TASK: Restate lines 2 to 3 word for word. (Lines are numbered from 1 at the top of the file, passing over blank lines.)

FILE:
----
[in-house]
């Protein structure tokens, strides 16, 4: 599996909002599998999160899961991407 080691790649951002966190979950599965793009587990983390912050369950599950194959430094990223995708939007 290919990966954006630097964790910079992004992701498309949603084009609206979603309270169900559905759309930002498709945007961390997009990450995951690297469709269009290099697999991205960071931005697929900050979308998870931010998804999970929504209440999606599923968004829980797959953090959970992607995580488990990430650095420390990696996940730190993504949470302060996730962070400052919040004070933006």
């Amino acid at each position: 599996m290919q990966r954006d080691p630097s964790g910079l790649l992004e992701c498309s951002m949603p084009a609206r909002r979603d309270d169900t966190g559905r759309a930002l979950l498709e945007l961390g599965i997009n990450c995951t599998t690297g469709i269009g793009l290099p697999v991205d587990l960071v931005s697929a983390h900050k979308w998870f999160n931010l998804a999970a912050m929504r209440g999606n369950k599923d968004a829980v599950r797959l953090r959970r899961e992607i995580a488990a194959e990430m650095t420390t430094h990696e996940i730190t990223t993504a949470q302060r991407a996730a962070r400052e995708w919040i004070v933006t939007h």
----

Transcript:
């Protein structure tokens, strides 16, 4: 599996909002599998999160899961991407 080691790649951002966190979950599965793009587990983390912050369950599950194959430094990223995708939007 290919990966954006630097964790910079992004992701498309949603084009609206979603309270169900559905759309930002498709945007961390997009990450995951690297469709269009290099697999991205960071931005697929900050979308998870931010998804999970929504209440999606599923968004829980797959953090959970992607995580488990990430650095420390990696996940730190993504949470302060996730962070400052919040004070933006």
């Amino acid at each position: 599996m290919q990966r954006d080691p630097s964790g910079l790649l992004e992701c498309s951002m949603p084009a609206r909002r979603d309270d169900t966190g559905r759309a930002l979950l498709e945007l961390g599965i997009n990450c995951t599998t690297g469709i269009g793009l290099p697999v991205d587990l960071v931005s697929a983390h900050k979308w998870f999160n931010l998804a999970a912050m929504r209440g999606n369950k599923d968004a829980v599950r797959l953090r959970r899961e992607i995580a488990a194959e990430m650095t420390t430094h990696e996940i730190t990223t993504a949470q302060r991407a996730a962070r400052e995708w919040i004070v933006t939007h």